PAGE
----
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I want to simulate depth in a 2D space, If I have a point P1 I suppose that I need to project that given point P1 into a plane x axis rotated "theta" rads clockwise, to get P1'

It seems that P1'.x coord has to be the same as the P1.x and the P1'.y has to b shorter than P1.y. In a 3D world:

cosa = cos(theta)
sina = sin(theta)
P1'.x = P1.x
P1'.y = P1.y * cosa - P1.z * sina
P1'.z = P1.y * sina + P1.z * cosa

Is my P1.z = 0? I tried it and P1'.y = P1.y * cosa doesn't result as expected

Any response would be appreciated, Thanks!

EDIT: What I want, now I rotate camera and translate matrix enter image description here

EDIT 2: an example of a single line with a start1 point and a end1 point (it's an horizontal line, result expected is a falling line to the "floor" as long as tilt angle increases)

enter image description here

I think it's a sign error or an offset needed (java canvas drawing (0,0) is at top-left), because my new line with a tilt of 0 is the one below of all and with a value of 90º the new line and the original one match

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Could you be more specific about what it is that you are trying to do? you have a point P1 that you want to transform in what way? you want to rotate it by theta around which axis? if you have a point at x, y, z (lets call it p1(x,y,z)) and you rotate it around the x axis by theta the new co-ordinates are p1'(x,ycos(theta) + zsin(theta), ysin(theta) + zcos(theta)) as you have put, is this what you are trying to do? –  Mike H-R Mar 25 '14 at 17:09
    
Thanks Mike, My case is a background image with a real street, and I draw lines in a 2D canvas (x,y) overlaid, my purpose is with a tilt angle (I think is a x axis rotation) get that line in my new "xy tilt plane", maybe I need to project in a 3D space as we said with an initial p1(x,y,0) and then project the p1'(x,y,z) to my screen 2D space... –  lluisruscalleda Mar 26 '14 at 8:32
    
Ok, well the equation you have described is the correct one for a rotation around the x axis by theta. If you do not get that there are a few things that you need to check. Can I ask what language you are using? The things to check are that your cos and sin functions are in radians(you can just check if sin(pi) is 0)? secondly, can you give an example printing all of your points (show all the input points and the output points along with theta and the intermediate points) You are right that p1.z should be 0 and p1'.y should be = p1.y*cosa –  Mike H-R Mar 26 '14 at 9:34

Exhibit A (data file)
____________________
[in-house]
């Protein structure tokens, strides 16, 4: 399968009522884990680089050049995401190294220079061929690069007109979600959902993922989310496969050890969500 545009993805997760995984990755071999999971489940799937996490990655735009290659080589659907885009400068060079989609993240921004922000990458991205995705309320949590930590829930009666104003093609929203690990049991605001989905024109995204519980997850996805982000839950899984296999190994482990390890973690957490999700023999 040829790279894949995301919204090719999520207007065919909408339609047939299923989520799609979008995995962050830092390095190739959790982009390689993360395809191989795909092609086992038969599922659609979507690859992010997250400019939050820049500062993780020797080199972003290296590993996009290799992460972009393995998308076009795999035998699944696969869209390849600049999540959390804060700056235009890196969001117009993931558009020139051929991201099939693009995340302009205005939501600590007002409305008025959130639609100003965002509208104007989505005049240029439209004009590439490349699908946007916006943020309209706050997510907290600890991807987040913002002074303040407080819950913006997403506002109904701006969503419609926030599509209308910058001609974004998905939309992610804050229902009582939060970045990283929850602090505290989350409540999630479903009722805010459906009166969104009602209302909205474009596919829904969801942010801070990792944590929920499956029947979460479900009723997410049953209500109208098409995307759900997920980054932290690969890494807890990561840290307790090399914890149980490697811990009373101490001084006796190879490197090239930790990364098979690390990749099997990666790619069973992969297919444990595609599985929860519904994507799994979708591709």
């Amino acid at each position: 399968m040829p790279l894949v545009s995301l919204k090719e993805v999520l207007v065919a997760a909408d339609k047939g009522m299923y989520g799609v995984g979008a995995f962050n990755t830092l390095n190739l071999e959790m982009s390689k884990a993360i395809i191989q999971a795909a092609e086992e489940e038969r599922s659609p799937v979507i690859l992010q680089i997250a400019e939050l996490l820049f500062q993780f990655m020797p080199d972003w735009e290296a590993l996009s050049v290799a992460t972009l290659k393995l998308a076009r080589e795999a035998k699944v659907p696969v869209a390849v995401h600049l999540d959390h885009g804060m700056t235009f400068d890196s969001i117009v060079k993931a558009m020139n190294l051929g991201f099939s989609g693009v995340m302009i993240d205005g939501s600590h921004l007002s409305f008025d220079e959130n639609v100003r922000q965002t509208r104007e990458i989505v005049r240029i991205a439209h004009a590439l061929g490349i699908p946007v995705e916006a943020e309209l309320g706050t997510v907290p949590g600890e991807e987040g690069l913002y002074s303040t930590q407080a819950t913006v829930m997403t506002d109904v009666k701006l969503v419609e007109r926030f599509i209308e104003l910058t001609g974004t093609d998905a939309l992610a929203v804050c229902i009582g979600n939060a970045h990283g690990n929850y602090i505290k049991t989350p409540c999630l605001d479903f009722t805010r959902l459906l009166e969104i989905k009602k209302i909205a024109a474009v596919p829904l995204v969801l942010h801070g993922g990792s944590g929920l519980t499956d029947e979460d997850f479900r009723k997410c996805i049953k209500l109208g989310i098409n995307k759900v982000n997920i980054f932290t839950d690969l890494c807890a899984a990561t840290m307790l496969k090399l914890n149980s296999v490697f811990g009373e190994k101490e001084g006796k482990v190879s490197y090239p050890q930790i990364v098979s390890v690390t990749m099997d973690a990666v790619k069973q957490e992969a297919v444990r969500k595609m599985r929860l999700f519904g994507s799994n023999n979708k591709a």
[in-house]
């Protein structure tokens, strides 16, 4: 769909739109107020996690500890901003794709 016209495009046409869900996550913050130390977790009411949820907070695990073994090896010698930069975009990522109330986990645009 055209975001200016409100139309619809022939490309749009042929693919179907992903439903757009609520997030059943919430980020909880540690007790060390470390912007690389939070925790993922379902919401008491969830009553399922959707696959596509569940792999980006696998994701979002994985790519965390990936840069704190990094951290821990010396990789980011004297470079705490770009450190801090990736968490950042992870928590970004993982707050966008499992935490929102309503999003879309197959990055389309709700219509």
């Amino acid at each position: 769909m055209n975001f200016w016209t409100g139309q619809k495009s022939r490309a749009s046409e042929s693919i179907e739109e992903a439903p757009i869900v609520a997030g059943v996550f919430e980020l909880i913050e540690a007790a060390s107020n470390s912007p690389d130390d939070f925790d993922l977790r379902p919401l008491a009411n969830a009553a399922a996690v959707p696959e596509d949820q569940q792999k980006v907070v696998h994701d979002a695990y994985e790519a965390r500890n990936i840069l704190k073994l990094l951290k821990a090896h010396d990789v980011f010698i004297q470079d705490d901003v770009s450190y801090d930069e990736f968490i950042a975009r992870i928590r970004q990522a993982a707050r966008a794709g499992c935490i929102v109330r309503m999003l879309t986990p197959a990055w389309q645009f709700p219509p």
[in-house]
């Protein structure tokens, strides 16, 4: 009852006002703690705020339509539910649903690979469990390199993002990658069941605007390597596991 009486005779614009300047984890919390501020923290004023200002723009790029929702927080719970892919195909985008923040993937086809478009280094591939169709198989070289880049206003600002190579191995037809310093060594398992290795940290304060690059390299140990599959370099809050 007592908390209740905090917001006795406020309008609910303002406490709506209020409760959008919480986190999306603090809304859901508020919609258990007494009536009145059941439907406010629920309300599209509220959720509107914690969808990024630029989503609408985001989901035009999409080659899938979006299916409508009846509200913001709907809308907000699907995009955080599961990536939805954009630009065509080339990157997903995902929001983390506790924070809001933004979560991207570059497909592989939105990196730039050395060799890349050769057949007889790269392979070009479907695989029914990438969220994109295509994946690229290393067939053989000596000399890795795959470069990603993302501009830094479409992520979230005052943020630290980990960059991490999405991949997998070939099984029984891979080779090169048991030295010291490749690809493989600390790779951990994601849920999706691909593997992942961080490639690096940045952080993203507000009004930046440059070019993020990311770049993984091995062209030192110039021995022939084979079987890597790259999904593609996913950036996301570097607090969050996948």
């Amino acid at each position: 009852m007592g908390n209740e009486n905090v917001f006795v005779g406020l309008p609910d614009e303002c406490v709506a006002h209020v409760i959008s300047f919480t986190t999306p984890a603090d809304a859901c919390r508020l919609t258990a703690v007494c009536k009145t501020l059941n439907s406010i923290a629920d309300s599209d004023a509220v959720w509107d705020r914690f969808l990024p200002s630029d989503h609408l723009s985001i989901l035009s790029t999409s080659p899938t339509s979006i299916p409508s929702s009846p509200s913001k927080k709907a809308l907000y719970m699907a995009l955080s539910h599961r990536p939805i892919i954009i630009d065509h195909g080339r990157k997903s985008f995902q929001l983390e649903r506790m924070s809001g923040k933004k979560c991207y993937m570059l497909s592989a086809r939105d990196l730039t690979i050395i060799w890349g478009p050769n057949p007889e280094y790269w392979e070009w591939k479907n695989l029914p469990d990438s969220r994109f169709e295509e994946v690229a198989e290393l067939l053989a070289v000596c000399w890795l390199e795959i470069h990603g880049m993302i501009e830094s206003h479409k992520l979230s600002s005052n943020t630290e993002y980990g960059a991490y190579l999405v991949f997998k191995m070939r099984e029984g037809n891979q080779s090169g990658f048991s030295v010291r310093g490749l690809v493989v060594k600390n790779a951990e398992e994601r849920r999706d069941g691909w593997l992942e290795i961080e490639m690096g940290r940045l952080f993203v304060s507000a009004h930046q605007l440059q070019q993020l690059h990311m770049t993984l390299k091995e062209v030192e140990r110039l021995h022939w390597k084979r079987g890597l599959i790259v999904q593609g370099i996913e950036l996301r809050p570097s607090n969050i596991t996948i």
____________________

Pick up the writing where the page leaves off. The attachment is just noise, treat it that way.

I'm using Java. I convert into radians well. I edited with an example –  lluisruscalleda Mar 26 '14 at 11:12
    
Your calculations are all correct, given the numbers you have posted (and given that your tilt angle is in degrees rather than radians). Could you describe what it is that you think should happen? This does exactly what I expect it to so the problem must be that you expect it to do something different, I could give an explanation for what is occuring if you think that would be helpful? –  Mike H-R Mar 26 '14 at 12:41

1 Answer 1

up vote 0 down vote accepted

The calculation you are performing is correct if you would like to perform a rotation around the x axis clockwise. If you think of your line as a sheet of paper, a rotation of 0 degrees is you looking directly at the line.

For the example you have given the line is horizontal to the x axis. This will not change on rotation around the x axis (the line and the axis around which it is rotating are parallel to one another). As you rotate between 0 and 90 degrees the y co-ordinates of the line will decrease with P1.y*cos(theta) down to 0 at 90 degrees (think about the piece of paper we have been rotating around it's bottom edge, the x axis, at 90 degrees the paper is flat, and the y axis is perpendicular to the page, thus both edges of the page have the same y co-ordinate, both the side that is the "x-axis" and the opposite parallel side will have y=0).

Thus as you can see for your example this has worked correctly.

EDIT: The reason that multiplying by 90 degrees does not give an exactly zero answer is simply floating point rounding

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Here's an explanation for why what you are doing is correct for a rotation around the x-axis, let me know what you were expecting to happen or whether you need any clarification on the points. –  Mike H-R Mar 26 '14 at 12:58
    
Ok , calculation was good but as I said the system origin is at top-left corner so the solution was the P1.y = canvasHeight - P1.y and then P1'.y = canvasHeight - P1'.y, I got it! The problem now is do the perspective, because the 2D projection of the point is an orthogonal one... Thanks Mike for your help and support! –  lluisruscalleda Mar 27 '14 at 10:10
    
No problem, glad you got the solution, if the answer helped just click accept. –  Mike H-R Mar 27 '14 at 11:18

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